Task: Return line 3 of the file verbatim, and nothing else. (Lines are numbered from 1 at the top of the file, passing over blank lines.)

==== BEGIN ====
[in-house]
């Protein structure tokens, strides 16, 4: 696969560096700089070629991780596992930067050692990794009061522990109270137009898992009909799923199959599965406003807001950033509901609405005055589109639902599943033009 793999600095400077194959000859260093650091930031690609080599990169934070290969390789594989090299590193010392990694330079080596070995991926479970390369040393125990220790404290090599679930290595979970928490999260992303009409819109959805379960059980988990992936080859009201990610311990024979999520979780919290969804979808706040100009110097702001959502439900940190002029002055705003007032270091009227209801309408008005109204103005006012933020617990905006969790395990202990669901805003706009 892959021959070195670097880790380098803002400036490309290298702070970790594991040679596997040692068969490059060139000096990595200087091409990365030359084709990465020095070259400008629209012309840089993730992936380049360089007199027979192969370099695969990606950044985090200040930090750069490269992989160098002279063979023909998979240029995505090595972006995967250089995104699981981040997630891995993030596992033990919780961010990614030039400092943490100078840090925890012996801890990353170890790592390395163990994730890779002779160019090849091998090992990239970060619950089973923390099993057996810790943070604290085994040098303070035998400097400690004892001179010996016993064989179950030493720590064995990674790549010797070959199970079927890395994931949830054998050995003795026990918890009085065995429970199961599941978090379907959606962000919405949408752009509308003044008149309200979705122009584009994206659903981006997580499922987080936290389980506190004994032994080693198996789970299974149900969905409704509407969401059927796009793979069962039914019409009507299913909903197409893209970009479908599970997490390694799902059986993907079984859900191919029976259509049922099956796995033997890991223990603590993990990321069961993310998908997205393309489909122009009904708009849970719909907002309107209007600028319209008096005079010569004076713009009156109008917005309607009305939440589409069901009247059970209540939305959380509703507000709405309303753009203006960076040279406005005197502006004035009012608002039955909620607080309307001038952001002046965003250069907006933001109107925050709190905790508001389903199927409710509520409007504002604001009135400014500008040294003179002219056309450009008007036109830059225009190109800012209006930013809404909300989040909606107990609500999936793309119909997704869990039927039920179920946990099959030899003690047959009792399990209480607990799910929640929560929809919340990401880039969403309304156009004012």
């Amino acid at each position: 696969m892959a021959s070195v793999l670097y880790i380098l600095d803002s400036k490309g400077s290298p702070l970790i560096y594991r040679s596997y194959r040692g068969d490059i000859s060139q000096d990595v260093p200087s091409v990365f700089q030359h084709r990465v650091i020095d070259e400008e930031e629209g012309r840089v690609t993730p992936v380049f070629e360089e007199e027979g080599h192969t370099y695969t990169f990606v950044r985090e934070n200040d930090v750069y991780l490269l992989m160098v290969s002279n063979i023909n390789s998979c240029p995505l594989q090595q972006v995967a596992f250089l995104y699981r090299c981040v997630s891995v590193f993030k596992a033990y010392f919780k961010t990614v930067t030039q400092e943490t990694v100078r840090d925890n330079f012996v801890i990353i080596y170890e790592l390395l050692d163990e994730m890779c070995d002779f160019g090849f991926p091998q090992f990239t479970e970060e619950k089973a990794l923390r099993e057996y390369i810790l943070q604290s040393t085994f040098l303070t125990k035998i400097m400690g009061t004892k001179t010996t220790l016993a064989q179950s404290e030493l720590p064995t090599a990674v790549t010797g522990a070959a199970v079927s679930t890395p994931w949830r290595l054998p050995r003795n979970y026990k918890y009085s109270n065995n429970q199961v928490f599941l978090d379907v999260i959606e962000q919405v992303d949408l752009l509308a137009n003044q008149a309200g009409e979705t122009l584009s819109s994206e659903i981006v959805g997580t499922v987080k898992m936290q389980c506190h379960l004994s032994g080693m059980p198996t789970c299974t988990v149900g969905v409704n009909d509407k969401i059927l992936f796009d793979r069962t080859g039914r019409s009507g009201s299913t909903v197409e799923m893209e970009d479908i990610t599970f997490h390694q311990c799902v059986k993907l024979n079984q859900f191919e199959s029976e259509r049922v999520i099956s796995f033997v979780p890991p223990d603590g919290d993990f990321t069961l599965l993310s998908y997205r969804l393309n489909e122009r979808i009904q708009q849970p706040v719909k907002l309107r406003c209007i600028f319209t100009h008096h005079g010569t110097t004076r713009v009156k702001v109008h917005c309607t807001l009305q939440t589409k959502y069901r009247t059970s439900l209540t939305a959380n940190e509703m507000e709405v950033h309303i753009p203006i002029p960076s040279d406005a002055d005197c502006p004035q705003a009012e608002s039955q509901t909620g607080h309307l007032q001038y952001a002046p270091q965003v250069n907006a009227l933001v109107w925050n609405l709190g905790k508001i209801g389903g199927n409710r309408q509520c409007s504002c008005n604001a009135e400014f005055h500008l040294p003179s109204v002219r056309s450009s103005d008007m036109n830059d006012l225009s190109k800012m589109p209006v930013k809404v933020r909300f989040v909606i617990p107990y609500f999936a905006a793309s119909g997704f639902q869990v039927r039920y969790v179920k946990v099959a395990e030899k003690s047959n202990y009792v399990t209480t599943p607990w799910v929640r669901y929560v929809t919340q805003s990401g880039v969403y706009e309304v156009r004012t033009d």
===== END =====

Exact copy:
């Amino acid at each position: 696969m892959a021959s070195v793999l670097y880790i380098l600095d803002s400036k490309g400077s290298p702070l970790i560096y594991r040679s596997y194959r040692g068969d490059i000859s060139q000096d990595v260093p200087s091409v990365f700089q030359h084709r990465v650091i020095d070259e400008e930031e629209g012309r840089v690609t993730p992936v380049f070629e360089e007199e027979g080599h192969t370099y695969t990169f990606v950044r985090e934070n200040d930090v750069y991780l490269l992989m160098v290969s002279n063979i023909n390789s998979c240029p995505l594989q090595q972006v995967a596992f250089l995104y699981r090299c981040v997630s891995v590193f993030k596992a033990y010392f919780k961010t990614v930067t030039q400092e943490t990694v100078r840090d925890n330079f012996v801890i990353i080596y170890e790592l390395l050692d163990e994730m890779c070995d002779f160019g090849f991926p091998q090992f990239t479970e970060e619950k089973a990794l923390r099993e057996y390369i810790l943070q604290s040393t085994f040098l303070t125990k035998i400097m400690g009061t004892k001179t010996t220790l016993a064989q179950s404290e030493l720590p064995t090599a990674v790549t010797g522990a070959a199970v079927s679930t890395p994931w949830r290595l054998p050995r003795n979970y026990k918890y009085s109270n065995n429970q199961v928490f599941l978090d379907v999260i959606e962000q919405v992303d949408l752009l509308a137009n003044q008149a309200g009409e979705t122009l584009s819109s994206e659903i981006v959805g997580t499922v987080k898992m936290q389980c506190h379960l004994s032994g080693m059980p198996t789970c299974t988990v149900g969905v409704n009909d509407k969401i059927l992936f796009d793979r069962t080859g039914r019409s009507g009201s299913t909903v197409e799923m893209e970009d479908i990610t599970f997490h390694q311990c799902v059986k993907l024979n079984q859900f191919e199959s029976e259509r049922v999520i099956s796995f033997v979780p890991p223990d603590g919290d993990f990321t069961l599965l993310s998908y997205r969804l393309n489909e122009r979808i009904q708009q849970p706040v719909k907002l309107r406003c209007i600028f319209t100009h008096h005079g010569t110097t004076r713009v009156k702001v109008h917005c309607t807001l009305q939440t589409k959502y069901r009247t059970s439900l209540t939305a959380n940190e509703m507000e709405v950033h309303i753009p203006i002029p960076s040279d406005a002055d005197c502006p004035q705003a009012e608002s039955q509901t909620g607080h309307l007032q001038y952001a002046p270091q965003v250069n907006a009227l933001v109107w925050n609405l709190g905790k508001i209801g389903g199927n409710r309408q509520c409007s504002c008005n604001a009135e400014f005055h500008l040294p003179s109204v002219r056309s450009s103005d008007m036109n830059d006012l225009s190109k800012m589109p209006v930013k809404v933020r909300f989040v909606i617990p107990y609500f999936a905006a793309s119909g997704f639902q869990v039927r039920y969790v179920k946990v099959a395990e030899k003690s047959n202990y009792v399990t209480t599943p607990w799910v929640r669901y929560v929809t919340q805003s990401g880039v969403y706009e309304v156009r004012t033009d």